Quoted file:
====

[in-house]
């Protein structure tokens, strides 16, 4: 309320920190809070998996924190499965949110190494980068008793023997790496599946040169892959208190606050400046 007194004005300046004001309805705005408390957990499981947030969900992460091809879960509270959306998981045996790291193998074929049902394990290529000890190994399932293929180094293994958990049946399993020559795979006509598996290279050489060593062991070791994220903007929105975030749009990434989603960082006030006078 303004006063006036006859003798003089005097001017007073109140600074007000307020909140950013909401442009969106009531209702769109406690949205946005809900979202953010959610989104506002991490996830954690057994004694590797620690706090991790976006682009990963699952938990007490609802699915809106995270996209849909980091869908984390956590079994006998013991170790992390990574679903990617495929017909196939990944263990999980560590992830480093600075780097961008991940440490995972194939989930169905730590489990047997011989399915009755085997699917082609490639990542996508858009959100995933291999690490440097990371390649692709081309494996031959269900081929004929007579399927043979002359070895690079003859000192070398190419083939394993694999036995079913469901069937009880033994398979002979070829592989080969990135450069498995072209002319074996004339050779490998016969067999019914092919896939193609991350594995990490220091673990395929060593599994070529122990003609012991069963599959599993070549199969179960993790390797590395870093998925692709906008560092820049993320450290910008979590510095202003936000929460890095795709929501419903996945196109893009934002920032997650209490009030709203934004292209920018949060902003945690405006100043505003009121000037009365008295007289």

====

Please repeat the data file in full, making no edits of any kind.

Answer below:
[in-house]
């Protein structure tokens, strides 16, 4: 309320920190809070998996924190499965949110190494980068008793023997790496599946040169892959208190606050400046 007194004005300046004001309805705005408390957990499981947030969900992460091809879960509270959306998981045996790291193998074929049902394990290529000890190994399932293929180094293994958990049946399993020559795979006509598996290279050489060593062991070791994220903007929105975030749009990434989603960082006030006078 303004006063006036006859003798003089005097001017007073109140600074007000307020909140950013909401442009969106009531209702769109406690949205946005809900979202953010959610989104506002991490996830954690057994004694590797620690706090991790976006682009990963699952938990007490609802699915809106995270996209849909980091869908984390956590079994006998013991170790992390990574679903990617495929017909196939990944263990999980560590992830480093600075780097961008991940440490995972194939989930169905730590489990047997011989399915009755085997699917082609490639990542996508858009959100995933291999690490440097990371390649692709081309494996031959269900081929004929007579399927043979002359070895690079003859000192070398190419083939394993694999036995079913469901069937009880033994398979002979070829592989080969990135450069498995072209002319074996004339050779490998016969067999019914092919896939193609991350594995990490220091673990395929060593599994070529122990003609012991069963599959599993070549199969179960993790390797590395870093998925692709906008560092820049993320450290910008979590510095202003936000929460890095795709929501419903996945196109893009934002920032997650209490009030709203934004292209920018949060902003945690405006100043505003009121000037009365008295007289």